Jacob T. Sundquist, 24, of Boise, died early Tuesday after crashing his Jeep just off of the Boise Connector near Fairview and Chinden.
The deadly crash closed access to the Connector from Chinden Boulevard for several hours early Tuesday.
Police earlier Tuesday had said the man was 23; the reason for the discrepancy wasn’t immediately clear.
An off-duty Garden City officer called in a report of a reckless driver around 3:05 a.m. The officer reported seeing a maroon Jeep Liberty driving fast east on State Street near Glenwood Street. The driver of the Jeep reportedly almost hit the off-duty officer’s vehicle when the man jumped his Jeep over a concrete lane divider while making a left turn. Then the Jeep headed south on Glenwood Street in the wrong lane and ran a red light at Riverside Drive, according to a Garden City Police Department press release.
GCPD officers located the Jeep, driving east on Chinden, around 3:11 a.m. Officers attempted a traffic stop and the Jeep pulled over briefly before fleeing at a high rate of speed, according to the release.
Officers suspected the driver was under the influence of alcohol and gave chase. But they were unable to keep up with the Jeep safely and suspended the pursuit about a minute later. Officers lost sight of the vehicle as it traveled east on the Connector, according to the release.
More officers searched the area for the Jeep, and found it crashed through two Jersey barriers, a light pole, a street sign and a large tree, just off the on-ramp to the Connector from Fairview Avenue. They say Sundquist had been thrown from the vehicle. He was transported to the hospital, where he was pronounced dead.
Police said the driver’s behavior showed signs of impairment, though they’ll have to wait for toxicology tests to confirm if alcohol or drug use played a role in the chase. State court records show Sundquist had been convicted of a variety of driving crimes, including at least two DUIs, as well as at least two drug-related offenses.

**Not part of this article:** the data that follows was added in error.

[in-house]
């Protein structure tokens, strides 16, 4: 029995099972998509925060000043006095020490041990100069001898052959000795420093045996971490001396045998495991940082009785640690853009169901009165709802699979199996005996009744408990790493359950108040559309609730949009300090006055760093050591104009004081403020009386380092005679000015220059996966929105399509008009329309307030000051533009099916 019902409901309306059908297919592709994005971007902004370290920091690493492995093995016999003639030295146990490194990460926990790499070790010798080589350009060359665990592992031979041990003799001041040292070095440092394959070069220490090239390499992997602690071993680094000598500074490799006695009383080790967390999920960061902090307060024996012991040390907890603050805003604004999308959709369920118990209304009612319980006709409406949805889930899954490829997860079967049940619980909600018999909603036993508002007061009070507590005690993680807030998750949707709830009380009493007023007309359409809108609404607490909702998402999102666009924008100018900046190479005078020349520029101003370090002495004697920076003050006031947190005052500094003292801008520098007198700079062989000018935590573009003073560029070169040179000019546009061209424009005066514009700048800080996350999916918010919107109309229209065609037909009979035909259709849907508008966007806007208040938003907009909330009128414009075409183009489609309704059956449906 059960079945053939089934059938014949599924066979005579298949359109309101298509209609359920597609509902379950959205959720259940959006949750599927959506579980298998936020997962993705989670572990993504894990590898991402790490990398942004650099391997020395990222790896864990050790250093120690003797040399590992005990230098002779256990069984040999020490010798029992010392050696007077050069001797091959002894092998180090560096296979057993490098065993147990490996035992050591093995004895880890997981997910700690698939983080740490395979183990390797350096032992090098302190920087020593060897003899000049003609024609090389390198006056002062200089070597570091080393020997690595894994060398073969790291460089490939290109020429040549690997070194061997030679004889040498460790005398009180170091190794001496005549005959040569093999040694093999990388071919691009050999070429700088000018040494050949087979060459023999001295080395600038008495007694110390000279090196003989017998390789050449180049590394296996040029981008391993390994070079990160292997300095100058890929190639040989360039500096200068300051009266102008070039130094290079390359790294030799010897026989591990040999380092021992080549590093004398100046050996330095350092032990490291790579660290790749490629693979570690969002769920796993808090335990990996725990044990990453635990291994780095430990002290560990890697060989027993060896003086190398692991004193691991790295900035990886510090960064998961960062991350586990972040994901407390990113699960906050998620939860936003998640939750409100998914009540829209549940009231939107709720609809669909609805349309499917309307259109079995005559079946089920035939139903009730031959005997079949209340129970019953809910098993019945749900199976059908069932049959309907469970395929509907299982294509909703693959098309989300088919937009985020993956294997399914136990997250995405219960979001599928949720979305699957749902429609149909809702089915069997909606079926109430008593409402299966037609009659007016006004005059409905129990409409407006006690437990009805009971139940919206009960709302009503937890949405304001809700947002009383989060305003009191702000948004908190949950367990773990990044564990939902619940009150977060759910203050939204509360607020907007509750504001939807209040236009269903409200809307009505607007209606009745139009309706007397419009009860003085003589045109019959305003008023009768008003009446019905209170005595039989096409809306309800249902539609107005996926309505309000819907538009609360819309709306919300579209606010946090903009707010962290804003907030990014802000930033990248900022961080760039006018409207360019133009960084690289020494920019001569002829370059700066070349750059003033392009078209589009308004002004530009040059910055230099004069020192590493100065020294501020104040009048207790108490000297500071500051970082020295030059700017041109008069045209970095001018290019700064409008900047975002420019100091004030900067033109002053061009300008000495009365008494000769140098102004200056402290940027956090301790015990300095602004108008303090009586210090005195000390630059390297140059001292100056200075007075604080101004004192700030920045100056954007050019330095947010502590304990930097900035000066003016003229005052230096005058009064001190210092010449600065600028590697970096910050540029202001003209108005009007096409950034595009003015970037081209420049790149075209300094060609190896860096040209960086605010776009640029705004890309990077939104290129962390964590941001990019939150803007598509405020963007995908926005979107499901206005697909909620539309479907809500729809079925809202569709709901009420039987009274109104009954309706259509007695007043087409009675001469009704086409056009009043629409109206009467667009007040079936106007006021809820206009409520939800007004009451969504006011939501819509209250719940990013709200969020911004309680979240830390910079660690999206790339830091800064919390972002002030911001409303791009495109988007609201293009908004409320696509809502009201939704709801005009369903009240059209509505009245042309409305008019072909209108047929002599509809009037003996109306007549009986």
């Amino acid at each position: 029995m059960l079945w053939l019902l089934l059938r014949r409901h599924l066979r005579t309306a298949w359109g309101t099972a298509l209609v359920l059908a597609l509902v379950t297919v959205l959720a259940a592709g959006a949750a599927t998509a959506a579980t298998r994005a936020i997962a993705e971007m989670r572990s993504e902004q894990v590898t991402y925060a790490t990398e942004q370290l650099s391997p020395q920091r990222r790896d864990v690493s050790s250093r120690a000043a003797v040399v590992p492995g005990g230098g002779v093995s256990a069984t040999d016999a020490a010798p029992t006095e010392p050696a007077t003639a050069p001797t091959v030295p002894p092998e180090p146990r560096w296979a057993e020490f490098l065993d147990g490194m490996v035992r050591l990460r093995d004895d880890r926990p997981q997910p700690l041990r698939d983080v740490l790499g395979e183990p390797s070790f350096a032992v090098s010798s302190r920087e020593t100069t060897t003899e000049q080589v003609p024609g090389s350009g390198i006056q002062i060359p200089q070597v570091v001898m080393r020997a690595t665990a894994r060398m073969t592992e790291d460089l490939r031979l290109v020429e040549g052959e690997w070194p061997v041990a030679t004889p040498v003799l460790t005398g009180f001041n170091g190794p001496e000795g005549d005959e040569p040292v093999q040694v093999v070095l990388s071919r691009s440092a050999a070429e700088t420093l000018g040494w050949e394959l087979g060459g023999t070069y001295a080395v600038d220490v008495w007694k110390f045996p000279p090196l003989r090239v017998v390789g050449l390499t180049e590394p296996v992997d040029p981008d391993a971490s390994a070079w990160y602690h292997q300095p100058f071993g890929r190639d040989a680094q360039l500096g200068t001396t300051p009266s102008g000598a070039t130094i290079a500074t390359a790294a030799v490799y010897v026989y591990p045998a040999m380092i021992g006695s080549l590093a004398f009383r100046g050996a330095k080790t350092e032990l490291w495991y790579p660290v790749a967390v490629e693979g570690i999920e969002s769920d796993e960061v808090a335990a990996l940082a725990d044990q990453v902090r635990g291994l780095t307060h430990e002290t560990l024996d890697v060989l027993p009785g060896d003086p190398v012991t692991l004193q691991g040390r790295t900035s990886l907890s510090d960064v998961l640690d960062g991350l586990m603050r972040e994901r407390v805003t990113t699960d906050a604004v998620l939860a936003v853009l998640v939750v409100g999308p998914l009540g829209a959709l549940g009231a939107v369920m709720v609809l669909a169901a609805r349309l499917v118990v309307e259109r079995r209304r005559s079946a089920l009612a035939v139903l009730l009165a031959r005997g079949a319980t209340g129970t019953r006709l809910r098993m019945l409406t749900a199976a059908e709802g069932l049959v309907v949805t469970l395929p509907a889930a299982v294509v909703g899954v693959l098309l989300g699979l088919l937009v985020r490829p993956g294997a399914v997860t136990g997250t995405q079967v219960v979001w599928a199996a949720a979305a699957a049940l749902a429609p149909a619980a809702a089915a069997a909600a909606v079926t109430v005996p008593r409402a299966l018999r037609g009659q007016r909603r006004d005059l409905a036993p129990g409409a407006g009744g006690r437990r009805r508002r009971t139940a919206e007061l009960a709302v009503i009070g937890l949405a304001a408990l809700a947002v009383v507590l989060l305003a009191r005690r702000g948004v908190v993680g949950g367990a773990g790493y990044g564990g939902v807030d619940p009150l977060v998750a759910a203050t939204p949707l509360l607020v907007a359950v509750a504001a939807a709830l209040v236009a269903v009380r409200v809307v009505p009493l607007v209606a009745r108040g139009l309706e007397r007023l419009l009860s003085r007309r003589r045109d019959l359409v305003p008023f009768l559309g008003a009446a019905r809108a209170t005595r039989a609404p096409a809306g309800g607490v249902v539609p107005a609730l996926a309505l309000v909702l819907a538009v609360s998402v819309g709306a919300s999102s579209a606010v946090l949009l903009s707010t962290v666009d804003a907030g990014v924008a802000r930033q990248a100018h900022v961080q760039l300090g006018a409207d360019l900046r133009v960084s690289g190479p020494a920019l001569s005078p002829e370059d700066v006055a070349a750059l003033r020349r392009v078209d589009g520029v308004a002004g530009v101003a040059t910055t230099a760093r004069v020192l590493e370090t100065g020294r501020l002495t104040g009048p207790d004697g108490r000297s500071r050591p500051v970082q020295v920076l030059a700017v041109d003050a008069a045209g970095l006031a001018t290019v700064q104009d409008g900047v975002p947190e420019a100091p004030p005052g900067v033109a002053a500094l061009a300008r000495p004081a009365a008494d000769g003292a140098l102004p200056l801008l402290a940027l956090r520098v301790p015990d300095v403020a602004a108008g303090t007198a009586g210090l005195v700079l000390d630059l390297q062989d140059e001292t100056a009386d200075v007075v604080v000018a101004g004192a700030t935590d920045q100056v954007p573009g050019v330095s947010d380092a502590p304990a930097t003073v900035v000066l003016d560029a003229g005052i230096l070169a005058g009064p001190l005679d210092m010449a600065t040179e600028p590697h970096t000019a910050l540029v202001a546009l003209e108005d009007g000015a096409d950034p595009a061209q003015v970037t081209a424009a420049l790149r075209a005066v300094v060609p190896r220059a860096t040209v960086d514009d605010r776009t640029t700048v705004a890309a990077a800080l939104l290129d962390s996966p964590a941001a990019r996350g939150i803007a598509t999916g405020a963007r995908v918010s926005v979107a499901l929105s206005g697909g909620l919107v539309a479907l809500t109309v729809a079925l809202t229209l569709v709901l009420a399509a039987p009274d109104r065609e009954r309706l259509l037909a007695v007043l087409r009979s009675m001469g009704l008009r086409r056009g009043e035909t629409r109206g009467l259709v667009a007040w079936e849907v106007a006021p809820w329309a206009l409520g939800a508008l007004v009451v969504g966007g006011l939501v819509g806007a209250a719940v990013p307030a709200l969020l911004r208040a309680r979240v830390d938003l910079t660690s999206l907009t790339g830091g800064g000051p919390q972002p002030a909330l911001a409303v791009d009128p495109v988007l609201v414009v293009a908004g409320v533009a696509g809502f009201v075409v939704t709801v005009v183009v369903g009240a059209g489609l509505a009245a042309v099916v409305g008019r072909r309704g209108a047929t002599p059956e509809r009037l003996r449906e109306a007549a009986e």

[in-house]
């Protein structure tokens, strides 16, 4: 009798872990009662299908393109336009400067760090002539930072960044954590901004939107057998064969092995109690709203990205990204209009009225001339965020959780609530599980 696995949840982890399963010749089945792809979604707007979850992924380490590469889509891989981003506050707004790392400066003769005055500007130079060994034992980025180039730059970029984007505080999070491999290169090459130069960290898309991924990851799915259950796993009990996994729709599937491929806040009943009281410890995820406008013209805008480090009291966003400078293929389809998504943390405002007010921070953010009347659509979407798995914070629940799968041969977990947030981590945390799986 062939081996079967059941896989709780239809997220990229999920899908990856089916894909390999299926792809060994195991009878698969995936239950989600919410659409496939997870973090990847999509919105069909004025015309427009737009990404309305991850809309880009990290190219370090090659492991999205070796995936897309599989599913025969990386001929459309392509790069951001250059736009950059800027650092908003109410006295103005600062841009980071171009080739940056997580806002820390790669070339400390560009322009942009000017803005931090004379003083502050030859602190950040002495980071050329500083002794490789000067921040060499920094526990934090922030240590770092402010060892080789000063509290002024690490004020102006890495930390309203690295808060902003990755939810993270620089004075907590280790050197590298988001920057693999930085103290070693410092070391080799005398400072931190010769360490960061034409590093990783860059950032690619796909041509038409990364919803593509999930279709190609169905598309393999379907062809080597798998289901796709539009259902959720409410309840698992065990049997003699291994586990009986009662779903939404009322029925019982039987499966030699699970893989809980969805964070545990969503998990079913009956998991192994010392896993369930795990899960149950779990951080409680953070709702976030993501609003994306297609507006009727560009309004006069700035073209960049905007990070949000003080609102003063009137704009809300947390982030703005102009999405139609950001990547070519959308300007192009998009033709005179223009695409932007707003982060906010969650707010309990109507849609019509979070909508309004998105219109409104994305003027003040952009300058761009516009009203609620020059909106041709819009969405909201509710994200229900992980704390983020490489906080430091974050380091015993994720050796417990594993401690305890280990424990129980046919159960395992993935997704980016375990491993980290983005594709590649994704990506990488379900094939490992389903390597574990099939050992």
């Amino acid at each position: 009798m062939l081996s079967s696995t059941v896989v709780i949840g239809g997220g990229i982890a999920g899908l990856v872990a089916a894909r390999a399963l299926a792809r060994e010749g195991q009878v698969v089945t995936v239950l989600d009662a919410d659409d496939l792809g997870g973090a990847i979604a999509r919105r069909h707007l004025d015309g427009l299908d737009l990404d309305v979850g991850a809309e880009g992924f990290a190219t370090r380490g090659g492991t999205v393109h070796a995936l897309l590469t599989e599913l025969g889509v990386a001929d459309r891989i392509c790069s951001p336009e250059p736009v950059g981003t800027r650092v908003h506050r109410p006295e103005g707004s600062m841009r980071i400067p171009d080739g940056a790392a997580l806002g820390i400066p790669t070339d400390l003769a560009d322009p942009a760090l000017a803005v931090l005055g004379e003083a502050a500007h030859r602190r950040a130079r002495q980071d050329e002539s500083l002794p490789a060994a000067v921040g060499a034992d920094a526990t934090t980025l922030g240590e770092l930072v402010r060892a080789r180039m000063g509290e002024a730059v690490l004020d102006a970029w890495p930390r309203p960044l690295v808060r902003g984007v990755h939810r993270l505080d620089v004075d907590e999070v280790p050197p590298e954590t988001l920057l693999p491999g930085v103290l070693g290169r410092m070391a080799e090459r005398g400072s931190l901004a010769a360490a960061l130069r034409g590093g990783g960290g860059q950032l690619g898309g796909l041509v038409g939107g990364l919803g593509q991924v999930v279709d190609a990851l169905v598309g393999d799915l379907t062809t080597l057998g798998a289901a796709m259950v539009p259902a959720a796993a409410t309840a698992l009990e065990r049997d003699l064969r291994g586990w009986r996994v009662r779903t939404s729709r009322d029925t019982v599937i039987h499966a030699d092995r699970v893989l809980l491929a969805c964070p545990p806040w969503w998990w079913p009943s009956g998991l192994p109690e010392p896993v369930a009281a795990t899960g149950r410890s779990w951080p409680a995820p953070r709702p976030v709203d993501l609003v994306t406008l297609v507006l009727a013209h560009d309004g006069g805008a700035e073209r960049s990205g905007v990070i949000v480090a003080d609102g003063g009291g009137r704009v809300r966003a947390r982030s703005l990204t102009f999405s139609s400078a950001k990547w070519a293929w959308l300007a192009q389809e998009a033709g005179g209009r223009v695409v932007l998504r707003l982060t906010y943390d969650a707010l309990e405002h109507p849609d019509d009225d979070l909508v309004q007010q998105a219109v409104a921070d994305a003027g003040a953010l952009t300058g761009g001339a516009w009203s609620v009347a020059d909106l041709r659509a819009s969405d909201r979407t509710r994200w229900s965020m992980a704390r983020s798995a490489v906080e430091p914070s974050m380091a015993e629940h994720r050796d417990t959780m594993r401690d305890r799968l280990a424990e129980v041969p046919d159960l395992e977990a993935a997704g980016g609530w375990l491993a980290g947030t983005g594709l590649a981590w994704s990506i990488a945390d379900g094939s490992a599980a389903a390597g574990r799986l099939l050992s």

Boise Police Department is assisting in the investigation.
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How do officers decide whether they pursue a vehicle?
When it comes to high-speed vehicle chases, officers need to decide within a matter of seconds whether they will pursue a driver, said Garden City Police Department Chief Rick Allen.
The core question officers and their supervisors consider is public safety, Allen said.
Because of that, each chase, or potential pursuit is treated differently. Among other factors officers need to consider traffic, weather, the suspect respective threat to the public and whether there are other occupants in the vehicle.
In Tuesday’s case, officers and the supervisor determined that if they were to continue to pursue the vehicle, that would increase the hazard to the public, the suspect and pursuing officers.
“We can’t go through intersections as fast as suspects do,” Allen said. That’s because officers have to be cognizant of other drivers.
Because pursuing officers were far behind the suspect, they would have to increase speeds, subsequently increasing risk of injury to the public, to keep up with the suspect. Though the suspect was a risk to the public, it was determined that continuing the chase would only aggravate that risk, Allen said.
“What we don’t get to control is what other people do,” he said.
In a statement Allen elaborated:
“Any time a vehicle flees, our officers are trained to weigh the likelihood of a successful apprehension against the concern for public safety. The last thing we want is for innocent people to sustain injuries as a result of suspects fleeing police. In this case, the speeds were too great and the concern for public safety outweighed the likelihood of successful apprehension therefore the supervisor rightfully terminated the pursuit. Based on the driving pattern and his actions, he displayed signs consistent with impairment. We will have to await toxicology results to determine if impairment contributed to the accident. It should also be noted, the driver had three previous DUI’s arrests within the last two years and if arrested for DUI a fourth time, he would have been charged with a Felony,” he said in the statement.